The Romans destroyed the Second Temple in 70 C.E. As it became clear that it would not be rebuilt in the foreseeable future, the rabbis of the Talmud and classical Midrash asked profound questions. Among them:
• How do we fulﬁll our worship mitzvot in the absence of sacriﬁcial rituals?
• Can we extend the meaning of these passages to apply them to our Jewish lives today?
• What does it mean to pray for the restoration of the Temple?
Torah commentators have been addressing these and related issues ever since. Let’s explore a corner of this large issue.
Many of the mandated sacriﬁces were offered in atonement for sin. This is one of the values of religion: It offers us a structure for dealing with the sad, shameful and frightening aspects of our lives. That same structure gives us hope that we can salvage our mistakes and live better and more holy lives through atonement and repentance.
Here are three ways in which sacriﬁce leads to repentance, in our own day as well as in biblical times:
• Judaism urges us to examine our misbehavior in the light of God’s goodness to us. Like a parent, God sustains and teaches us. Let’s not forget that God has provided us with what one Jewish liturgy has called “the delights of the senses.” Sacriﬁce means loss of pleasure — “I could have enjoyed eating that animal” — and redirection toward living our highest values.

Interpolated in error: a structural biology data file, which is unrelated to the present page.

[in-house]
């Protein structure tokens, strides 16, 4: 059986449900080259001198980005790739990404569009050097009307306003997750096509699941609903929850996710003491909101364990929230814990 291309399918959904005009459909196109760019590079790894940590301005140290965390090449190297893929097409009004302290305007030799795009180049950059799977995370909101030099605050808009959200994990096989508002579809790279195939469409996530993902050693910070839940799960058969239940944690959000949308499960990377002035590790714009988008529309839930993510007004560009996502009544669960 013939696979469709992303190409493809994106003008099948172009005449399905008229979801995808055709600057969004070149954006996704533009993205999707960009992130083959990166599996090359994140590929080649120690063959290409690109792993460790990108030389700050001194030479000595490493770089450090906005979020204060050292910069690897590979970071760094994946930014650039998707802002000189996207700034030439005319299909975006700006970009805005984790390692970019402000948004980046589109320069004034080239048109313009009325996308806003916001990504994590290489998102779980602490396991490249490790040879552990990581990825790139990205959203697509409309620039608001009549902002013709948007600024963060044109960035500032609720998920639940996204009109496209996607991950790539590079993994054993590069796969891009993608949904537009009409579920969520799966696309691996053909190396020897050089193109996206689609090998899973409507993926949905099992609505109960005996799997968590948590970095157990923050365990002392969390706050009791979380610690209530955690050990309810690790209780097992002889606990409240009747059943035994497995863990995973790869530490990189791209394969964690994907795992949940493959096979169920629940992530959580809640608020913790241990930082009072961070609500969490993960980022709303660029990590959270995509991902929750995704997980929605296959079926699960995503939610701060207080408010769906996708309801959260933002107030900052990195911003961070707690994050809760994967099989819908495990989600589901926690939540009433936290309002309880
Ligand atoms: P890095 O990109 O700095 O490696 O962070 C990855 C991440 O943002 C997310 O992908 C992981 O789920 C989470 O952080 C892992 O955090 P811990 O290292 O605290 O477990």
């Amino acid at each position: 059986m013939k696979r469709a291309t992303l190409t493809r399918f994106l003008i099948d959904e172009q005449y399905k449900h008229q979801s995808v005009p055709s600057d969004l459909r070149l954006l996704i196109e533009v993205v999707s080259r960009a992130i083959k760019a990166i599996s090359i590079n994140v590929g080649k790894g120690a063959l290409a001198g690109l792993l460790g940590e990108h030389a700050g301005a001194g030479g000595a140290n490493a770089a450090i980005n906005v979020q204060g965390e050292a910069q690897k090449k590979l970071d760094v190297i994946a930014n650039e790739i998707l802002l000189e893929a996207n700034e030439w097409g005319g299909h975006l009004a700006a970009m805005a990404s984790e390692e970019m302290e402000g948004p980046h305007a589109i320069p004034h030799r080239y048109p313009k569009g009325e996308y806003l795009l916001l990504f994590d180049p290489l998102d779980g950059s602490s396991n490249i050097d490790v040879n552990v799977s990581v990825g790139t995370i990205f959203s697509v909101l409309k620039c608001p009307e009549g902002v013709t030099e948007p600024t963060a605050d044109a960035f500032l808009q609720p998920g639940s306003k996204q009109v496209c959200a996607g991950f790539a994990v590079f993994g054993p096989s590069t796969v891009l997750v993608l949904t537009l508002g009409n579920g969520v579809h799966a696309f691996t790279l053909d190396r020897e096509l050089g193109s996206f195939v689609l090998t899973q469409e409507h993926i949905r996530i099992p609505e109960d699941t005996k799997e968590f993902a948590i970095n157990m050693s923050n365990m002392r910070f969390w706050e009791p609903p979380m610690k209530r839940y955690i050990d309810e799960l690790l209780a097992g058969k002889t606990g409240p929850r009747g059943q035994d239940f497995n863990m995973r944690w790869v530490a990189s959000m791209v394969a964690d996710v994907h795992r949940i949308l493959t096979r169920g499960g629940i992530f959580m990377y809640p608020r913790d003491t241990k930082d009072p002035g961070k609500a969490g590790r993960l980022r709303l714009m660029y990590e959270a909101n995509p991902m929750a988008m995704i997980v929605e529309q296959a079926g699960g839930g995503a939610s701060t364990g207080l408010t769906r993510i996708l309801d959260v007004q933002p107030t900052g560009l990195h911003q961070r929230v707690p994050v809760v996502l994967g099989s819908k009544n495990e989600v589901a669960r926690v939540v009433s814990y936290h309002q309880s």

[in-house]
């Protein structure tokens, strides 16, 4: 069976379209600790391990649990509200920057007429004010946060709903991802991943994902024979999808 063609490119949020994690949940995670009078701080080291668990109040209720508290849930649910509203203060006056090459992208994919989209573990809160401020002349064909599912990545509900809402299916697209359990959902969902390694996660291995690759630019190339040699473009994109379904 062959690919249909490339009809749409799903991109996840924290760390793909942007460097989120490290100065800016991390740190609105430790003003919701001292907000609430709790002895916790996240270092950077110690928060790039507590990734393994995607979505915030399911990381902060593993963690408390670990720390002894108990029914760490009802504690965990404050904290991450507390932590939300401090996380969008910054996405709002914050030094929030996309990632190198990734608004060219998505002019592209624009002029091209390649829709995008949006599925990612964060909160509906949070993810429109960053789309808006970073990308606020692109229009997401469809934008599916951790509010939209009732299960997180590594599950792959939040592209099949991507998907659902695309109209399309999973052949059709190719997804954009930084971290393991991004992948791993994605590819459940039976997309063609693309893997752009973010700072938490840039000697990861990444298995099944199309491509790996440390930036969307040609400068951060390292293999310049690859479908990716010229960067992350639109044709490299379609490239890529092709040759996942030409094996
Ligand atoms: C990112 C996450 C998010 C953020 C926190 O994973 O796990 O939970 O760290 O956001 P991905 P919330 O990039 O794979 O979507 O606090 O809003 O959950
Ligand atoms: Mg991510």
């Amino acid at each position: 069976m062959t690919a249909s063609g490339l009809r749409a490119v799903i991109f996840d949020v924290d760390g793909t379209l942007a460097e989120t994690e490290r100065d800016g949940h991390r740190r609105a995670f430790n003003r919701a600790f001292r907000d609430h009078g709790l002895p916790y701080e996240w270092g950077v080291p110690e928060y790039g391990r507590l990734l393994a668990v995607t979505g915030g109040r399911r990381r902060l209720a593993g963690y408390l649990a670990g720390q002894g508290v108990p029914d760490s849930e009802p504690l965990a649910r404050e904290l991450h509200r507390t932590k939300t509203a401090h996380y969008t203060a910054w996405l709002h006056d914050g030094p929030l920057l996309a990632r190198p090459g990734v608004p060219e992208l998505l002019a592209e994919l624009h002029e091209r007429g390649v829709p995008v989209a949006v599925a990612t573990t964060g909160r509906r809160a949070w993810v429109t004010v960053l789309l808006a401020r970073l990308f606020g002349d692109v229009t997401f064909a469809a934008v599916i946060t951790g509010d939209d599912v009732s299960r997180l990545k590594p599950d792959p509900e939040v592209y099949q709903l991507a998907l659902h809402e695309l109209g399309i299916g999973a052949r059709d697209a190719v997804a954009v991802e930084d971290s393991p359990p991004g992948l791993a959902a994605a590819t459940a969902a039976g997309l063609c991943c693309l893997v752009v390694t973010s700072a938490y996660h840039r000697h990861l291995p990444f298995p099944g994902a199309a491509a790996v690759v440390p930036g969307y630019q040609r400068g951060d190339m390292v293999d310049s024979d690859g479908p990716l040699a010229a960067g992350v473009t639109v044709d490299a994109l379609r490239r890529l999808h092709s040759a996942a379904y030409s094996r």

On Yom Kippur morning, we read the haftarah from Isaiah (Chapter 58) in which God asks, “Is such the fast I desire, a day for people to starve themselves?” Rather: “No, this is the fast I desire … to share your bread with the hungry.”
• Judaism reminds us that sin is expensive — “I could have sold that animal” — and a sacriﬁce is like a ﬁne for bad behavior. The Torah even provides a “sliding scale” for those who could not afford to offer a bull or a ram; they were allowed to substitute an offering of lesser value. Restitution was decreed when one person harmed another, and today we imprison many offenders. But without literal sacriﬁce for sins against God, Torah reminds us that our misdeeds carry costs, obvious and hidden, and we must pay them.
• Judaism teaches us that we should make the most of our lives — “I could have kept that animal alive for my proﬁt or enjoyment” — whose duration we cannot know. To witness an animal sacriﬁce is to be reminded of one’s mortality. What we value, we will ultimately lose, and what we value most is life itself. We know that we will go the way of those we have lost, whom we continue to love and honor. Sacriﬁce can lead us to examine how well we measure up to them, and to ask how those who follow us will recall us.
“Days are scrolls,” wrote the medieval ethicist Bahya ibn Pakuda. “Write on them only what you want to be remembered.” How much time does any of us have to right wrongs and change for the better the way we live our lives?
The responses of our ancestors to sin and guilt offerings are no less valid for the absence of a Temple in which to sacriﬁce them. As we read these passages, let the idea of sacriﬁce move us to express the best that is in us.
(This column is a service of the Greater Pittsburgh Rabbinic Association.)